Goodreads helps you keep track of books you want to read.
Start by marking “A Stranger Came Ashore” as Want to Read:
A Stranger Came Ashore
Enlarge cover
Rate this book
Clear rating
Open Preview

A Stranger Came Ashore

3.8  ·  Rating Details ·  429 Ratings  ·  47 Reviews
A wild, stormy night . . . A shipwreck . . . The sudden appearance of a stranger . . . That is how it all begins. The stranger is Finn Learson, a young and handsome man who seems to be the only survivor of the wreck. Finn Learson is charming and generous, and the Henderson family gladly give him shelter. Only young Robbie Henderson does not trust Finn Learson and his oddly ...more
Paperback, Harper Trophy Book, 163 pages
Published April 6th 1977 by HarperCollins Publishers (first published January 1st 1975)
More Details... edit details

Friend Reviews

To see what your friends thought of this book, please sign up.

Community Reviews

(showing 1-30)
filter  |  sort: default (?)  |  Rating Details
May 14, 2013 Wren rated it it was ok  ·  review of another edition
I had only read the other kind of selkie myth: the beautiful woman who abandons her seal-skin to frolic naked on the shore until some local-yokel snatches it, forcing her to be his slave/bride. I guess that's only the she-selkies. The males apparently lure land-women to the kingdom under the sea. What a sexist myth...

Robbie's Old Da always told stories about the selkie-folk, of the Great Selkie whose palace is roofed with the golden hair of his drowned brides. Old Da soon becomes suspicious of t
Sarah Mayor Cox
Feb 06, 2011 Sarah Mayor Cox rated it it was amazing
First read this book when I was at uni, way back when we were all dancing away to Adam Ant!!! Pam Macintyre (my lecturer extraordinnairre, and the person who reintroduced me to children's and YA lit. as an adult) recommended it to me. It is a selkie tale about a stranger, Finn Larson who comes ashore one stormy night and is taken in by a farming family on Orkney. It is a thriller, as the supernatural forces of the selkies battle with the superstitious people of the Orkneys. Probably my favourite ...more
Cynthia Egbert
Nov 03, 2015 Cynthia Egbert rated it really liked it
I love folklore and all things Scottish so I fell in love with this suspense story. I have requested a number of this author's other works from the library because I appreciated her treatment of the selkie legend and I look forward to experiencing how she handles other myths as well as some historical periods. I recommend this one highly.
Feb 14, 2009 bup rated it it was ok
Shelves: ya, 2009
meh. I never got caught up in the magic.
Tania Poole
Dec 21, 2016 Tania Poole rated it really liked it  ·  review of another edition
I like Mollie Hunter's book - they're nice and short and do justice to Scottish folklore. I also have The Walking Stone and The Haunted Mountain in my collection.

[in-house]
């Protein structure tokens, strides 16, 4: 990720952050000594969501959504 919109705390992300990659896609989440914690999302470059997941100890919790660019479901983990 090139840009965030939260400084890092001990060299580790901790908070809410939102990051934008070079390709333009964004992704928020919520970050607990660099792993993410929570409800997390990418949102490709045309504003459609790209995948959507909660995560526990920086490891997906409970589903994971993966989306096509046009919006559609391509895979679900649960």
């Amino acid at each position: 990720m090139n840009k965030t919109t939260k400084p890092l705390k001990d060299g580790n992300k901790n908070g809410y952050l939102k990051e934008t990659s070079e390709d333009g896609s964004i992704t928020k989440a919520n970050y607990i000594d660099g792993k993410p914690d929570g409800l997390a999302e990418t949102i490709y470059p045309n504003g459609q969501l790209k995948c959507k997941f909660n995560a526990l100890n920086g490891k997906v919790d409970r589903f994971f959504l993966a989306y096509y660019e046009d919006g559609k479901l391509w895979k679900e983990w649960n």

This one also involves the Shetland festival 'Up Helly Aa', some that from what I've seen online, is a most fantastic looking festival.

This story is not like Roan Inish - it's not a selkie woman coming ashore and marrying a human only to go home again, this one is far more sinister and more of a danger to humans, so it's a nice change i
Oct 21, 2016 Laura rated it it was amazing
Interesting information about a culture I knew nothing about in a really written story. Set on the Shetland islands in the (distant?) past. Quinn and I loved it.
Sep 18, 2016 Emma rated it liked it  ·  review of another edition
An insight in to the customs and superstitions of Shetland folk!
Daniel Gamboa
Mar 15, 2015 Daniel Gamboa rated it really liked it  ·  review of another edition
This is, in fact, as quoted in the back of the book: "a fantastic, gripping tale based on the Scottish legend of the Selkie Folk". Set on the Shetland islands, "A Stranger Came Ashore" was a book that combined everything I like in a story: island life and culture. In addition, the story revolves around the legend of the Great Selkie, and while this is a book written for young readers, I was enthralled from beginning to end by the atmosphere of mystery knitted around it. I learned so much about t ...more
Kate Forsyth
Mollie Hunter is a wonderful Scottish writer for children who is not nearly as well-known as she deserves to be. I have many of her books – some collected when I was a child and some (including a signed first edition) collected as an adult. I first read A Stranger Came Ashore when I was about eleven, after borrowing it from my school library. I’ve been looking for it ever since, but could not remember its name. Then, a month or so ago, I read a brief review of it on an English book blog and at o ...more
Feb 09, 2013 Janet rated it really liked it
MG Mystery for boys involving Scottish myth - the Selkie-folk. Author Hunter did a fine job ratcheting up the tension throughout the story which takes place on the Shetland Islands I'd say at some point in the 1800's during the whaling era. Oil lamps, candles, tinder boxes and peat fires in "but n bens" are referred to in the story. And superstitions abound despite the influence of the Church.

Can Robbie save his fair, golden haired sister Elspeth from the handsome stranger Finn Learson who has w
A Stranger Came Ashore was originally published in 1975 and it surprises me that it never became more of a hit than it has; it has all the right elements - suspense, action, fantasy, and a writing style that reminds me of oral tradition. This book would make a fantastic read-aloud. Robbie lives in the Shetland Islands far to the north, a land of long summer days and dark winters. The place is isolated and the time period, “in those days,” is never specific though there are a few clues given. The ...more
Oct 29, 2014 hareton_fan1 rated it really liked it
I'd have to say I really liked reading this book. I originally picked it up because I saw the word "selkie" and automatically thought about faeries. It looked like an interesting read and it did not disappoint. I kind of sympathize with Robbie. It must be horrible to have a huge weight on your shoulders because no one else seems to be able to see the truth like he does except for maybe one or two people here and there. However, Finn Learson is the kind of a guy you can't help but fall for, so I ...more
Heather Reese
This book is about a community on the island of Black Ness. The protagonist is a young boy named Robbie Henderson who has grown up with his grandfather telling him tall tales of ancient myths. One of these myths is about the Selkies (seals who can take the form of human), and after the mysterious happenings following a big storm Robbie begins to wonder if his grandfather was doing more than telling tall tales.

I thought this book was average. It wasn't super enthralling, and the subject wasn't so
Mar 17, 2015 Jimi rated it really liked it